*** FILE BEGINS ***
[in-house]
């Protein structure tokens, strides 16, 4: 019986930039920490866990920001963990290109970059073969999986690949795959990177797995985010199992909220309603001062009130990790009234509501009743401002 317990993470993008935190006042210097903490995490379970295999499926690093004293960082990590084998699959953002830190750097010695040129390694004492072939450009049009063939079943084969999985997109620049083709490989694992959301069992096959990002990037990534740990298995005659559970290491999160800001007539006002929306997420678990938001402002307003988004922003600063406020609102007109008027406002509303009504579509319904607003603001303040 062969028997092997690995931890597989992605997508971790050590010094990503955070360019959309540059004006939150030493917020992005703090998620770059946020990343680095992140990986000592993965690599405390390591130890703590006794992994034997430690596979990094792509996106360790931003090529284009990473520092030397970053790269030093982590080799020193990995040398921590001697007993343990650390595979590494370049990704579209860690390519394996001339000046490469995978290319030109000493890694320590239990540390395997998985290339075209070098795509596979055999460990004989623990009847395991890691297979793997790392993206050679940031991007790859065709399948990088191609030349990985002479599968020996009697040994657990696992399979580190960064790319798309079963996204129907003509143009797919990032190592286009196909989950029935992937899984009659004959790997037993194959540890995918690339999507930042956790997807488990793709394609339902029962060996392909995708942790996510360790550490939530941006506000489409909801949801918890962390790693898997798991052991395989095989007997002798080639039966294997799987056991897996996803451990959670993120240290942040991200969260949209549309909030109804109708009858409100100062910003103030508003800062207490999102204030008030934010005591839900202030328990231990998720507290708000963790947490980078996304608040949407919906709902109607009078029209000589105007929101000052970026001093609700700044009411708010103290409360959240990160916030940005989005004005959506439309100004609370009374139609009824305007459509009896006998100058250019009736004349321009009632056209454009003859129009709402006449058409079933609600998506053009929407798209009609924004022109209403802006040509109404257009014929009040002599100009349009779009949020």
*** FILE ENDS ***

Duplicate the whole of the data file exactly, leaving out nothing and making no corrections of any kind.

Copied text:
[in-house]
């Protein structure tokens, strides 16, 4: 019986930039920490866990920001963990290109970059073969999986690949795959990177797995985010199992909220309603001062009130990790009234509501009743401002 317990993470993008935190006042210097903490995490379970295999499926690093004293960082990590084998699959953002830190750097010695040129390694004492072939450009049009063939079943084969999985997109620049083709490989694992959301069992096959990002990037990534740990298995005659559970290491999160800001007539006002929306997420678990938001402002307003988004922003600063406020609102007109008027406002509303009504579509319904607003603001303040 062969028997092997690995931890597989992605997508971790050590010094990503955070360019959309540059004006939150030493917020992005703090998620770059946020990343680095992140990986000592993965690599405390390591130890703590006794992994034997430690596979990094792509996106360790931003090529284009990473520092030397970053790269030093982590080799020193990995040398921590001697007993343990650390595979590494370049990704579209860690390519394996001339000046490469995978290319030109000493890694320590239990540390395997998985290339075209070098795509596979055999460990004989623990009847395991890691297979793997790392993206050679940031991007790859065709399948990088191609030349990985002479599968020996009697040994657990696992399979580190960064790319798309079963996204129907003509143009797919990032190592286009196909989950029935992937899984009659004959790997037993194959540890995918690339999507930042956790997807488990793709394609339902029962060996392909995708942790996510360790550490939530941006506000489409909801949801918890962390790693898997798991052991395989095989007997002798080639039966294997799987056991897996996803451990959670993120240290942040991200969260949209549309909030109804109708009858409100100062910003103030508003800062207490999102204030008030934010005591839900202030328990231990998720507290708000963790947490980078996304608040949407919906709902109607009078029209000589105007929101000052970026001093609700700044009411708010103290409360959240990160916030940005989005004005959506439309100004609370009374139609009824305007459509009896006998100058250019009736004349321009009632056209454009003859129009709402006449058409079933609600998506053009929407798209009609924004022109209403802006040509109404257009014929009040002599100009349009779009949020």